In this study, we found that PAX2 is frequently expressed in ovarian cancer cell lines, especially for those derived from non-serous type ovarian cancers (clear cell, mucinous, and endometrioid). This is consistent with the PAX2 expression in non-serous ovarian cancer from the gene expression data of ovarian cancer patient samples with different histological subtypes (GSE6008) and our own microarray data (Figure S1). This may reflect the different molecular pathogenesis or cellular origin of serous and non-serous ovarian carcinomas . We have previously shown that PAX2 did not express in normal ovarian surface epithelia but expressed in ciliated epithelial inclusion in the ovaries and epithelia cells of the fallopian tube . It is possible that some non-serous carcinomas are derived from ciliated epithelial inclusions. Ovarian clear cell and endometrioid carcinomas frequently carry ARID1A mutations but none of the high grade ovarian serous carcinomas have mutation in ARID1A. On the other hand, almost all high grade ovarian serous carcinomas have mutated p53 but most ovarian clear cell and endometrioid carcinomas have wild-type p53 . Recent study has shown that PAX2 promoter activity is stimulated by wild-type p53 but inhibited by a dominant negative mutant p53 . The binding of p53 to the chromatin regions of the PAX2 promoter was identified by ChIP-Seq using developing kidneys in mice . Thus, it is possible that the prevalent expression of PAX2 in non-serous carcinomas could be partly due to its activation by wild-type p53. However, further investigation will be necessary.
To determine the functional role of PAX2, knockdown PAX2 expression in PAX2-expressing ovarian cancer cells is associated with reduced cell proliferation and cell motility. The potential oncogenic role of PAX2 in these ovarian cancer cells is consistent with previous findings in prostate cancer, colon cancer, breast cancer and renal cancer [17,18,31,32]. Wound healing assays showed that PAX2 knockdown ovarian cancer cell lines had decreased cell motility in comparison to the parental PAX2-expressing cell lines. The reduced cell motility is further supported by the identification of more than 40 differentially expressed genes involved in cell proliferation and cell movement between the control cell lines and PAX2 knockdown cell lines. Three highly up-regulated genes (G0S2, WFDC1, and GREM1) in PAX2 knockdown cells were further validated by RT-PCR. G0S2 is a small basic nuclear phosphoprotein, one of the G0/G1 switch (G0S) genes that are differentially expressed in lymphocytes during lectin-induced switch from the G0 to the G1 phase of the cell cycle . The expression of G0S2 is required to commit cells to enter the G1 phase of the cell cycle . G0S2 specifically interacts with Bcl-2 and promotes apoptosis through preventing the formation of protective Bcl-2/Bax heterodimers . WFDC1 (whey acidic protein four-disulfide core domain 1), a secreted protease inhibitor, and has been found it to be down-regulated in various cancers including fibrosarcomas, lung, bladder, and brain tumors . Overexpression of WFDC1 has been shown to inhibit the growth rate of the fibrosarcoma HT1080 cell line . GREM1 (Gremlin 1) is a member of the BMP (bone morphogenic protein) antagonist family . Expression of GREM1 can regulate cancer cell growth positively  or negatively . Further investigation of the roles of these up-regulated genes in PAX2 knockdown cells will be necessary to clarify their potential tumor suppression function in PAX2-expressing ovarian cancer cells.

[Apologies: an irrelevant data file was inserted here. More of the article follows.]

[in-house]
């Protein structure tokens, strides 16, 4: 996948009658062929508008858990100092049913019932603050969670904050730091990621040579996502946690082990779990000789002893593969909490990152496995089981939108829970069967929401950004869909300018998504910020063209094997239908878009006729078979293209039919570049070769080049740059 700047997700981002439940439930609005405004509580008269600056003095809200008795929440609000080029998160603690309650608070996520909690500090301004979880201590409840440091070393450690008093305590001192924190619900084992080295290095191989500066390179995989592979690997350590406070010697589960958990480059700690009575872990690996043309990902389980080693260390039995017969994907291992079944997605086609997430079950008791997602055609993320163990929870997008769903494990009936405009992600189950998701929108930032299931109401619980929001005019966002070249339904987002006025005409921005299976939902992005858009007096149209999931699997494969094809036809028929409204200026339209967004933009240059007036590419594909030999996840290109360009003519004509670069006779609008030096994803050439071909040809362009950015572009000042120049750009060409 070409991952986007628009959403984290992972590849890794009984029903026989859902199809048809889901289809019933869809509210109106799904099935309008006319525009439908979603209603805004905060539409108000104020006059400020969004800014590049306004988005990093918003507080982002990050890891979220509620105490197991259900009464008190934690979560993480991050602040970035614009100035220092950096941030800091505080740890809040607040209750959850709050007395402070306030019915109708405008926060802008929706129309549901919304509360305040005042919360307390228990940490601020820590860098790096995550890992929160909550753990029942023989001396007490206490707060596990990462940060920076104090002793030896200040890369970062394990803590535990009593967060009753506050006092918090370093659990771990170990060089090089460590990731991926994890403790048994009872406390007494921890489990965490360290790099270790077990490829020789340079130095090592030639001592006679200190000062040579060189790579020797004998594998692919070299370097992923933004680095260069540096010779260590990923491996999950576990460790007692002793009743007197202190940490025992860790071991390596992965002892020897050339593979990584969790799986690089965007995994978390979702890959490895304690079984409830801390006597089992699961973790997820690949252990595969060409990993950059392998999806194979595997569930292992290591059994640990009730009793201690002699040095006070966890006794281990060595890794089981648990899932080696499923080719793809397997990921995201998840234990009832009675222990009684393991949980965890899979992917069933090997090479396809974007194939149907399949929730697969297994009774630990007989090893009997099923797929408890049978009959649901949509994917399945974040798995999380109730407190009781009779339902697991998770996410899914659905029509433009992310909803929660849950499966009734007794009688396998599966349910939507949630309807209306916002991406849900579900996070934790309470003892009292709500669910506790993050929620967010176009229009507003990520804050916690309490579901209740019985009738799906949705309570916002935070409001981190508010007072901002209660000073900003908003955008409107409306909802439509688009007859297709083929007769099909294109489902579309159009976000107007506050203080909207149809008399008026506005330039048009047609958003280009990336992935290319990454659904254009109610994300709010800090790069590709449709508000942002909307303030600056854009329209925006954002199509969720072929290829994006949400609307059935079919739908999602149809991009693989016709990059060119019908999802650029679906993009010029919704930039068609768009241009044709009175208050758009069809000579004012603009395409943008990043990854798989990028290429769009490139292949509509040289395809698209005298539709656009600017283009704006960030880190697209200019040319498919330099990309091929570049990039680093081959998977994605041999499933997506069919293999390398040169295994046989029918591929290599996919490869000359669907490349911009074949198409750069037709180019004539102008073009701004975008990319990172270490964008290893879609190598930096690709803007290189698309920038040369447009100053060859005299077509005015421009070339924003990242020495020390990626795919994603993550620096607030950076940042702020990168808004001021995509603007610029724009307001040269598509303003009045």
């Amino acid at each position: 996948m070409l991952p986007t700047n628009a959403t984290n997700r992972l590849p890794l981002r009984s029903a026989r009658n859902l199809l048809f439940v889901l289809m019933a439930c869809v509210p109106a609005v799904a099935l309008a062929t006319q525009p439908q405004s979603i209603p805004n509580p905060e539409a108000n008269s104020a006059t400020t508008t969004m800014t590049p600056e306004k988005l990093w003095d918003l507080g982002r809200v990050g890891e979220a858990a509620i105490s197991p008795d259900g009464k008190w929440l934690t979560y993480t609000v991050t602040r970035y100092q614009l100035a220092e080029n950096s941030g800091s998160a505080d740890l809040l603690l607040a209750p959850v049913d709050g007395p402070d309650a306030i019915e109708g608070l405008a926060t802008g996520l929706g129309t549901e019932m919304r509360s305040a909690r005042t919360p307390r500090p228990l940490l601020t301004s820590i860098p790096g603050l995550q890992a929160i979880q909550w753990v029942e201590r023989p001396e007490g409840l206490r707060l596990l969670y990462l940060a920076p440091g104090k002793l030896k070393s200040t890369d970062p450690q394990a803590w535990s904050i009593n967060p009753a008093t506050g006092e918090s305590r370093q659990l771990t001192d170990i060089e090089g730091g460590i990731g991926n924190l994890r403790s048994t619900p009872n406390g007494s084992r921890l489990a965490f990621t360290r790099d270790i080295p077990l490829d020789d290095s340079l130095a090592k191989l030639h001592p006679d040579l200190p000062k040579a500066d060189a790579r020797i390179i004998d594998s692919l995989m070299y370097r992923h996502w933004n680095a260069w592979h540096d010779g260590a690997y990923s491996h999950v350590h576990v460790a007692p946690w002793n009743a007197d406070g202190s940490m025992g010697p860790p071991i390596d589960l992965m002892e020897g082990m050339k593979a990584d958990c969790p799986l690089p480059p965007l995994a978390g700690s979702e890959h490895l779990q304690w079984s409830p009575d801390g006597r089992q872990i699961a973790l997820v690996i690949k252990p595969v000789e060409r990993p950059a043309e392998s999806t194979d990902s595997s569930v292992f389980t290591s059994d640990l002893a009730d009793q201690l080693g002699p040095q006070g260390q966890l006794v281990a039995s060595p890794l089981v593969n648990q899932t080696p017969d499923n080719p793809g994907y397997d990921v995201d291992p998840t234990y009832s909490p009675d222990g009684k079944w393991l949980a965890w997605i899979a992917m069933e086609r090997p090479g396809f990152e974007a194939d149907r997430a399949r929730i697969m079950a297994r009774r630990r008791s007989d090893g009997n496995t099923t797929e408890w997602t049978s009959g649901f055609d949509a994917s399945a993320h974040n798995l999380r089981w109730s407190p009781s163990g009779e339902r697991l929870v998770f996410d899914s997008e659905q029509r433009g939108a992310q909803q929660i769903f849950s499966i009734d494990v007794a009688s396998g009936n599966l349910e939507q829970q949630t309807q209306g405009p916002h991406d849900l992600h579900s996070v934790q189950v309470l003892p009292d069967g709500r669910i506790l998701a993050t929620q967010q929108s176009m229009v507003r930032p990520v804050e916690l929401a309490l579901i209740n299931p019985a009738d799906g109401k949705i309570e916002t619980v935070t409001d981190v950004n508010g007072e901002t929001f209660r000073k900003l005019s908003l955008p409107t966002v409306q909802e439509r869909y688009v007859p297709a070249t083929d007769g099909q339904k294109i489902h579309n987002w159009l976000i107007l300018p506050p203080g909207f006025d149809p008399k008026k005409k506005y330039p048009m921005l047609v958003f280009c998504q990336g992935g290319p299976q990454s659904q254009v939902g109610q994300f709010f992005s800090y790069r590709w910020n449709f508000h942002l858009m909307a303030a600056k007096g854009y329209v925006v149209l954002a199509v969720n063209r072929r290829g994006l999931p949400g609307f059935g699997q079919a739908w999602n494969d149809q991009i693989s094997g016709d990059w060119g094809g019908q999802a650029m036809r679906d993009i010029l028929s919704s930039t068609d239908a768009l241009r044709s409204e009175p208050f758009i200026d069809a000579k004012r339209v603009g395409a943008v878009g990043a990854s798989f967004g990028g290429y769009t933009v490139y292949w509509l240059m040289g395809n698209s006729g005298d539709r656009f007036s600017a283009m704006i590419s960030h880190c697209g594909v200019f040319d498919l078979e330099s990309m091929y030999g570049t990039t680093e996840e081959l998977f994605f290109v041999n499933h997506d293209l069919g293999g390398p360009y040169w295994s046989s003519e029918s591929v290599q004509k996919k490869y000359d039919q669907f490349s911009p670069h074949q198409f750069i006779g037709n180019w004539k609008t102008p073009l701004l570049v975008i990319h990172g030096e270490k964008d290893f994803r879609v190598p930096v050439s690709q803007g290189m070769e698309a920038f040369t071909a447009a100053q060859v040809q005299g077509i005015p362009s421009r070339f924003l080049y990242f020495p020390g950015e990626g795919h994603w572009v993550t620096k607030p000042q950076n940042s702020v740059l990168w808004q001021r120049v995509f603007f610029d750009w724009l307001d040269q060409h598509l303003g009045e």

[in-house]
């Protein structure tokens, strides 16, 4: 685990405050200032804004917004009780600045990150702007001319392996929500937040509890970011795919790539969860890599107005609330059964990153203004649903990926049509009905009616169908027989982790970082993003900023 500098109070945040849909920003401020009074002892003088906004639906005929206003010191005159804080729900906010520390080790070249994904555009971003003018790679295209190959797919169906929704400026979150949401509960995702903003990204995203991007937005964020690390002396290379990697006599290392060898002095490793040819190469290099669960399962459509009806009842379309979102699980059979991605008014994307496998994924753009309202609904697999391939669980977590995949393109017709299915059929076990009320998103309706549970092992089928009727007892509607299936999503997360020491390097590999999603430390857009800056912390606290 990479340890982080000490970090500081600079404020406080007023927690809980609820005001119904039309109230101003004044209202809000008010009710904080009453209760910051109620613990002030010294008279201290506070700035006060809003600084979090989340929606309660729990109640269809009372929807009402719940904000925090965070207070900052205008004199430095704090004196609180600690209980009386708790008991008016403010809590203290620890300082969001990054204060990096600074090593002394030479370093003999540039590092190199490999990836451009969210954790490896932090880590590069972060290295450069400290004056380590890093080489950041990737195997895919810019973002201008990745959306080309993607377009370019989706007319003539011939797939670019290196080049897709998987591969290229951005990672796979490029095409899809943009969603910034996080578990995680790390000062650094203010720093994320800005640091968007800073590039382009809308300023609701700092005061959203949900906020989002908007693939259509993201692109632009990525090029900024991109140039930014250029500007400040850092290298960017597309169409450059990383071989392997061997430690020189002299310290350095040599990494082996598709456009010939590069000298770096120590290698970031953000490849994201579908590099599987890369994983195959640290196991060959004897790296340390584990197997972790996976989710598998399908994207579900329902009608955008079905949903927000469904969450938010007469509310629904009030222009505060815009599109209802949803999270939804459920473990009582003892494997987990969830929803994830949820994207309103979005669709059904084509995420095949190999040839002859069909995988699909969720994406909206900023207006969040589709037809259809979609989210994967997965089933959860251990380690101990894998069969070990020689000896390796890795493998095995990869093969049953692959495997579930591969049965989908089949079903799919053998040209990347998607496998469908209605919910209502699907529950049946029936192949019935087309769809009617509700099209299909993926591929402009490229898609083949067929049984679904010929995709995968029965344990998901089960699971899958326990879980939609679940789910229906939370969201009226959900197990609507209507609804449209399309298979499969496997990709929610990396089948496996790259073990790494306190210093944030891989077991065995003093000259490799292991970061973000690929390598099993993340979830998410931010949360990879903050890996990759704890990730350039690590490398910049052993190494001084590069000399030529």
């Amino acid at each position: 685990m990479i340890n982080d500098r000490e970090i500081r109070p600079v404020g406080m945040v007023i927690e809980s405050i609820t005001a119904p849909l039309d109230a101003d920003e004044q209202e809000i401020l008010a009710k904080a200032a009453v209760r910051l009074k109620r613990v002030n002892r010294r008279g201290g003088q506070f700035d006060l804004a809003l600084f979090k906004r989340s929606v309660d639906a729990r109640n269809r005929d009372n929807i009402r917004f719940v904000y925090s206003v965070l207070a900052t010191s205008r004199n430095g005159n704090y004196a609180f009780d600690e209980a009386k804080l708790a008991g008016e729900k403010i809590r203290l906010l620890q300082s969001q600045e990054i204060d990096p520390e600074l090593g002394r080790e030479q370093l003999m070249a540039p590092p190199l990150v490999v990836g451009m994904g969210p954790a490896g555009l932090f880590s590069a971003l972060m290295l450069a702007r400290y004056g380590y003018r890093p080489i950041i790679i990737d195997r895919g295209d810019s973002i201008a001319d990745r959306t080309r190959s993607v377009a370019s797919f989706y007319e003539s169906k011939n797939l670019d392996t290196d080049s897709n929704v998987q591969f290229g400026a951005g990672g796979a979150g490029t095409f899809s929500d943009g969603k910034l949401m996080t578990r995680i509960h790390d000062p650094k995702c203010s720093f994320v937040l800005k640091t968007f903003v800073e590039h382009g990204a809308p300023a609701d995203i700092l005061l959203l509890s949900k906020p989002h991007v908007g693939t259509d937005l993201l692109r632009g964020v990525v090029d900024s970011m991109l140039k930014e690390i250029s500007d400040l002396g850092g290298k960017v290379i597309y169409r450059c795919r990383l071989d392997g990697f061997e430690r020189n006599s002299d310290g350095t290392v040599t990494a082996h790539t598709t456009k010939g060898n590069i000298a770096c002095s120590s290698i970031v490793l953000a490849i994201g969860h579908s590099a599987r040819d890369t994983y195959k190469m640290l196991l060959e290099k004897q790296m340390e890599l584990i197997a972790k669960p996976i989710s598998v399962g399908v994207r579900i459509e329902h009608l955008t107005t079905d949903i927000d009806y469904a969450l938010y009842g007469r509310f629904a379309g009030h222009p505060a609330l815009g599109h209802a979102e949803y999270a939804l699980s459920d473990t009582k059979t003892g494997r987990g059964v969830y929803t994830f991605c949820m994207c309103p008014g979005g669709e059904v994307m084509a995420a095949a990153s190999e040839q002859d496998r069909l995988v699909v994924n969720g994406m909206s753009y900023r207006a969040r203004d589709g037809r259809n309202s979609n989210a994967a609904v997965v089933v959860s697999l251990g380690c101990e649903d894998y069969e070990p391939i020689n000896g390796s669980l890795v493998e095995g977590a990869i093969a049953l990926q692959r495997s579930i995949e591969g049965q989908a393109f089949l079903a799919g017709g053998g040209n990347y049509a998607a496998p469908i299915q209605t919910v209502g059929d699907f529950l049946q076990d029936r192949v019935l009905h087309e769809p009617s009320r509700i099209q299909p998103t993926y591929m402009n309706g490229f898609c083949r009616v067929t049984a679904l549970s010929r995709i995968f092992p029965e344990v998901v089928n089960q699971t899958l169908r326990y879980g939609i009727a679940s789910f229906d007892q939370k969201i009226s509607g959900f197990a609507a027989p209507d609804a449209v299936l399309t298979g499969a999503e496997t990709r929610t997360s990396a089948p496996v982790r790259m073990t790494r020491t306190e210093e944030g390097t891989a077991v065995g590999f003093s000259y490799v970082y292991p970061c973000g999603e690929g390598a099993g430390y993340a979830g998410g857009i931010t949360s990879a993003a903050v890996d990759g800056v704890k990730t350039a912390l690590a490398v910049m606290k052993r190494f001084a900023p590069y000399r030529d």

The effects of PAX2 knockdown on cell signaling protein expression were studied using RPPA analysis. Annexin A1 was found to be the most significant up-regulated molecule detected by RPPA in PAX2 knockdown cell lines. Annexin A1 is proapoptotic by binding to the p65 subunit of NF-κB and thus inhibiting the NF-κB signal transduction pathway . The increase in the percentage of apoptic cells in PAX2 knockdown cell lines were further demonstrated by flow cytometry with Allophycocyanin-Annexin V staining. Thus, the increased expression of Annexin A1 supports the notion that PAX2 may promote tumor growth in TOV21G ovarian cancer cell line by inhibiting the early stages of apoptosis through down-regulation of Annexin A1.
On the other hand, we have also shown for the first time that over-expressing PAX2 in PAX2-negative ovarian cancer cell lines suppresses their cell proliferation. Thus, PAX2 could have both oncogenic and tumor suppression functions which will depend on the genetic content of the cancer cells. However, the molecular mechanism is still unknown and will need further investigation.
4. Experimental Section
4.1. Cell Culture
Twenty-six human ovarian carcinoma cell lines (ES-2, HCH, KF, KK, KOC7C, OVAS, OVCA429, OVISE, OVSAYO, OVTOKO, RMG1, TOV21G, ALST, OVCA420, OVCA432, OVCA433, OVCAR3, PEO4, SKOV-3, ML38, RMUGL, RMUGS, MCAS, TOV112D, 2774, and IGROV1) and one immortalized ovarian surface epithelium cell line (IOSE29) were obtained from The University of Texas MD Anderson Cancer Center (Houston, TX, USA). All cells were grown in Roswell Park Memorial Institute-1640 (RPMI-1640) with 10% fetal bovine serum and 1% penicillin/streptomycin in 5% CO2 at 37 °C.